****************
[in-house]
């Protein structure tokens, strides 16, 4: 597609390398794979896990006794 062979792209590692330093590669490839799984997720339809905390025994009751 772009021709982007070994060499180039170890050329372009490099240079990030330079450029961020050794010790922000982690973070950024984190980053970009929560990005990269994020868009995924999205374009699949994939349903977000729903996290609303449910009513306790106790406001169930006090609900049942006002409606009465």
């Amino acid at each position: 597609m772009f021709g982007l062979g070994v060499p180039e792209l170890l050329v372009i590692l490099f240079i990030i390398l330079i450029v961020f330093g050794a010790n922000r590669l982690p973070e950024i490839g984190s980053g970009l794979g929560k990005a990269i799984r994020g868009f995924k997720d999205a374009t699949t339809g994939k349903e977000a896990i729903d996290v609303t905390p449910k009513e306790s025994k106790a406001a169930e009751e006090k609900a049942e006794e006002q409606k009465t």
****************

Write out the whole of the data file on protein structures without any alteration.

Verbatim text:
[in-house]
């Protein structure tokens, strides 16, 4: 597609390398794979896990006794 062979792209590692330093590669490839799984997720339809905390025994009751 772009021709982007070994060499180039170890050329372009490099240079990030330079450029961020050794010790922000982690973070950024984190980053970009929560990005990269994020868009995924999205374009699949994939349903977000729903996290609303449910009513306790106790406001169930006090609900049942006002409606009465």
């Amino acid at each position: 597609m772009f021709g982007l062979g070994v060499p180039e792209l170890l050329v372009i590692l490099f240079i990030i390398l330079i450029v961020f330093g050794a010790n922000r590669l982690p973070e950024i490839g984190s980053g970009l794979g929560k990005a990269i799984r994020g868009f995924k997720d999205a374009t699949t339809g994939k349903e977000a896990i729903d996290v609303t905390p449910k009513e306790s025994k106790a406001a169930e009751e006090k609900a049942e006794e006002q409606k009465t």